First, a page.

Education and Religion

From: The Encyclopedia of Canada's Peoples/Americans/J.m. Bumsted

Americans in Canada have been a relatively well-educated population, with a positive commitment to schooling and especially to the public school system. Illiteracy among the American-born has been generally low, although higher than among the British-born, a fact that Coats and MacLean attributed to the presence among the American-born of those recently arrived from European countries with high illiteracy rates. Certainly in recent years American-born immigrants to Canada have been extremely well educated; for the most part, they have entered highly skilled and professional occupations. In Canada, the American-born outside the separatist religious communities have felt no need for supplementary programs to maintain their ethnic preference. They may marginally (in comparison with the overall Canadian population) have preferred American universities for the education of their children, but most who have remained in Canada have used the Canadian educational system. There are few regional differences among the American-born in terms of education, and women have not for many years been disadvantaged. Indeed, American-born farmers shared the tendency of other people in rural areas to permit female offspring higher levels of education than that accorded to males (the labour of girls was not as important to the farm economy as that of boys, and they would have to make their own way in the world if they did not marry).

In terms of religious life, the New England “Yankees” and the Loyalists brought an evangelical propensity to the Maritimes and assisted the emergence of several new denominations, particularly the Baptists and the Methodists, everywhere in British North America. One group in particular, the Loyalist blacks in Nova Scotia, were responsible for an extraordinary outburst of Christian revivalism that involved both white and black itinerant preachers. Had the early black Loyalists remained in large numbers, their churches might well have become the basis for a powerful Afro-Canadian culture, as happened in the United States after emancipation.

In the period between the end of the Revolutionary War and the mid-nineteenth century, Americans helped support evangelical Protestantism throughout British North America. Their efforts in this regard had a high degree of success, partly because the American-born constituted a relatively large proportion of the colonies’ total population. Yet the American concept of the high wall of separation between church and state – a creation of the revolutionary experience – never gained widespread acceptance in Canada. Different attitudes towards the relationship of church and state continue to distinguish Canadian churches from their American counterparts.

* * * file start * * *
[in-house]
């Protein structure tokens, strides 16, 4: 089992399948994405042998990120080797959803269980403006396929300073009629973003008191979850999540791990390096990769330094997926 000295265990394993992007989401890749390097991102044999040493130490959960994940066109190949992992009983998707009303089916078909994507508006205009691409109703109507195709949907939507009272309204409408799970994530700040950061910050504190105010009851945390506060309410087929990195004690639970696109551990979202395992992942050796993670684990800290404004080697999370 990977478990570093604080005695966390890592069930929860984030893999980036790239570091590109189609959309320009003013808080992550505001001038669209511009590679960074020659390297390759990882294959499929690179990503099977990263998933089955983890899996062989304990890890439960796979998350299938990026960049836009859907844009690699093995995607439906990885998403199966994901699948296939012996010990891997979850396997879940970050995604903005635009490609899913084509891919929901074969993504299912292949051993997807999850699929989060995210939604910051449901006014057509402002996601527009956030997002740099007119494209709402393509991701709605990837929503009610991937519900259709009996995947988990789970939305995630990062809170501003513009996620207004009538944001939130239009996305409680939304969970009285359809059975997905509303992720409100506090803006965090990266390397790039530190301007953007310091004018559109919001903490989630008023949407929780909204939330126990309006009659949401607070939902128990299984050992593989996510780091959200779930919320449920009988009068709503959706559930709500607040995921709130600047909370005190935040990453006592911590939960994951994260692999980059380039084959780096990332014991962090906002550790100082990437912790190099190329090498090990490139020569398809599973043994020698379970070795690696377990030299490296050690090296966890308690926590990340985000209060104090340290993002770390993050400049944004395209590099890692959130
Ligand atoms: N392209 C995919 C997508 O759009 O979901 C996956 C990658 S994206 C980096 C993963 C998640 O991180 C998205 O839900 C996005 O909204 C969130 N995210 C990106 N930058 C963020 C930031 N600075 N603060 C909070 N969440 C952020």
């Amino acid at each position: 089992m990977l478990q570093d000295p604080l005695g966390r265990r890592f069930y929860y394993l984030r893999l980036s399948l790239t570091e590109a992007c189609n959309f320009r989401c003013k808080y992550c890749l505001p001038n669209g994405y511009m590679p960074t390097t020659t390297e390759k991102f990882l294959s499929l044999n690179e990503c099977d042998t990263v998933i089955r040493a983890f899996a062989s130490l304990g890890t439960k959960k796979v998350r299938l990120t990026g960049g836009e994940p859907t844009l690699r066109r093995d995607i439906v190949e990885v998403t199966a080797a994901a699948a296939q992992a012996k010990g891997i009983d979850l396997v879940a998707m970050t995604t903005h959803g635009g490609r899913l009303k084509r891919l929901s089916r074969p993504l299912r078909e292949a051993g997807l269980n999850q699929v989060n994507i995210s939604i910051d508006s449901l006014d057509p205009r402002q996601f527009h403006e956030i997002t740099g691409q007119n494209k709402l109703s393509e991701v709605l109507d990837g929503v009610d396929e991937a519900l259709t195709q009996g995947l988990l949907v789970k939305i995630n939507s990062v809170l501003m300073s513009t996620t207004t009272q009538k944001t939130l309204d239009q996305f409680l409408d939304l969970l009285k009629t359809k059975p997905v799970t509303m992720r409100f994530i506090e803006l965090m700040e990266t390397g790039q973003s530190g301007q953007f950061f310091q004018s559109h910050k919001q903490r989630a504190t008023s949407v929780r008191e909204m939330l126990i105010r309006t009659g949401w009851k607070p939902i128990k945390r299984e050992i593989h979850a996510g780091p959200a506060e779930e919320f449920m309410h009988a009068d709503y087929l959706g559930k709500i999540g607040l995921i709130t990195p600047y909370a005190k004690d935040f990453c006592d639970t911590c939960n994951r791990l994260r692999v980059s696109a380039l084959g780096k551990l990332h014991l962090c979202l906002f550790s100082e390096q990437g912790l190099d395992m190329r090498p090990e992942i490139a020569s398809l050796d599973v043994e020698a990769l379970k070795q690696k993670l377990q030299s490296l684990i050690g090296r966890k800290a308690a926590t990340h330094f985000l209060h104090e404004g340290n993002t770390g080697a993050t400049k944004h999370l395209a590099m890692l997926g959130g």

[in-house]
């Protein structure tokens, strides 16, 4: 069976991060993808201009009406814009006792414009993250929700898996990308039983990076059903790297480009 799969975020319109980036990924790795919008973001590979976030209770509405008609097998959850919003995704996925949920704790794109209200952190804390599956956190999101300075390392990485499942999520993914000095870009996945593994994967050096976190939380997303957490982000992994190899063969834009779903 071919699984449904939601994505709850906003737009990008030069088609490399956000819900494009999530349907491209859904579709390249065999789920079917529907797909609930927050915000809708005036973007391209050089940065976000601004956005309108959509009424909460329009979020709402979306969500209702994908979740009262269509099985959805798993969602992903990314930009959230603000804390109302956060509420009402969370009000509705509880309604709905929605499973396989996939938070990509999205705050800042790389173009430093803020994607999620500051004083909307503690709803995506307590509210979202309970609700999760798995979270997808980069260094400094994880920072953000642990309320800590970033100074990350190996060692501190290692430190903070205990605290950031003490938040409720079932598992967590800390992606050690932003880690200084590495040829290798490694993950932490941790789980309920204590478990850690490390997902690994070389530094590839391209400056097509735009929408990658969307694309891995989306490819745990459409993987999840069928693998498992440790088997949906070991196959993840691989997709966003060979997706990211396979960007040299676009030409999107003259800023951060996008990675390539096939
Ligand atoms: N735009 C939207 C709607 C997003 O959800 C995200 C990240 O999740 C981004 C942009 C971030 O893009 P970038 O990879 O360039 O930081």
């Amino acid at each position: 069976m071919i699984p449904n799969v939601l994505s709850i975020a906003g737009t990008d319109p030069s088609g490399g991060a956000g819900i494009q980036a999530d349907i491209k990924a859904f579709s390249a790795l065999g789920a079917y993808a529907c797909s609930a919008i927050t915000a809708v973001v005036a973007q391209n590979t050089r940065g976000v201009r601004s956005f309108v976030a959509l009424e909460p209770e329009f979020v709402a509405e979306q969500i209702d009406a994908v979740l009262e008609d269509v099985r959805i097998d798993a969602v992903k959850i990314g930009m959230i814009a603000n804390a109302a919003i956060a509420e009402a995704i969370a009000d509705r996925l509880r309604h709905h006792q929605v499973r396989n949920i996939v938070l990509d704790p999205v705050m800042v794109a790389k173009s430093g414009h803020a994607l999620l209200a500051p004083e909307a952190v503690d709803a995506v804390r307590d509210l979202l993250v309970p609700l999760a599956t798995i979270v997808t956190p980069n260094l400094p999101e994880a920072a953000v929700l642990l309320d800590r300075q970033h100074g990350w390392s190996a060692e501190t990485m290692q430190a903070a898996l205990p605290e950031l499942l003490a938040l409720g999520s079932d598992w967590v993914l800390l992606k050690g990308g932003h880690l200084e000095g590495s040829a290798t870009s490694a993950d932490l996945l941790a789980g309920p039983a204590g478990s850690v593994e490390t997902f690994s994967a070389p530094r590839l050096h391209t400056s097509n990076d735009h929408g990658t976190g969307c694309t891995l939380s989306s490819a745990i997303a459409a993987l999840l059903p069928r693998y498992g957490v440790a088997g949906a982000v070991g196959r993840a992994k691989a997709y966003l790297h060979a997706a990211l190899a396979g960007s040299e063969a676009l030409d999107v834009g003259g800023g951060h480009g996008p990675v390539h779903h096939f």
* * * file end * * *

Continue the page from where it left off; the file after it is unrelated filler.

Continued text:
Since the 1840s American-born immigrants have joined Canadian branches of Protestant denominations rather than bringing their own organizations with them. Even among religious communities such as the Mennonites, Canadian-based church organization has prevailed. Perhaps the Mormons and the Christian Scientists are the major exceptions to this rule, the former still retaining a close connection with the mother church in Salt Lake City and the latter with the mother church in Boston. In western Canada, American Protestants may have influenced Canadian church organization in subtle ways, since they were perhaps more willing than other newcomers to merge denominations at the local level. Perhaps not surprisingly, more than 27 percent of the American-born in Canada in 1931 were members of the newly organized United Church of Canada, constructed out of the former Congregational, Methodist, and most Presbyterian congregations in the 1920s. Clergy have always moved back and forth across the border, and in recent years American-born clergy (Protestant, Catholic, and Jewish) have been an important part of the American immigration to Canada. American Catholicism has always been extremely liberal by European or French-Canadian standards, and, aided by the American-born, it has influenced Canadian Catholicism in strongly anglophone areas.

Since the 1840s religion has not been an important ethnic consideration for most Americans. While for Mormons and Mennonites their church relationship is intimately bound up with their identities, most American-born have been quite willing to fit their religious beliefs and worship within prevailing Canadian denominations and standards, maintaining the same low and almost invisible profile that they exhibit in so many other areas of everyday life.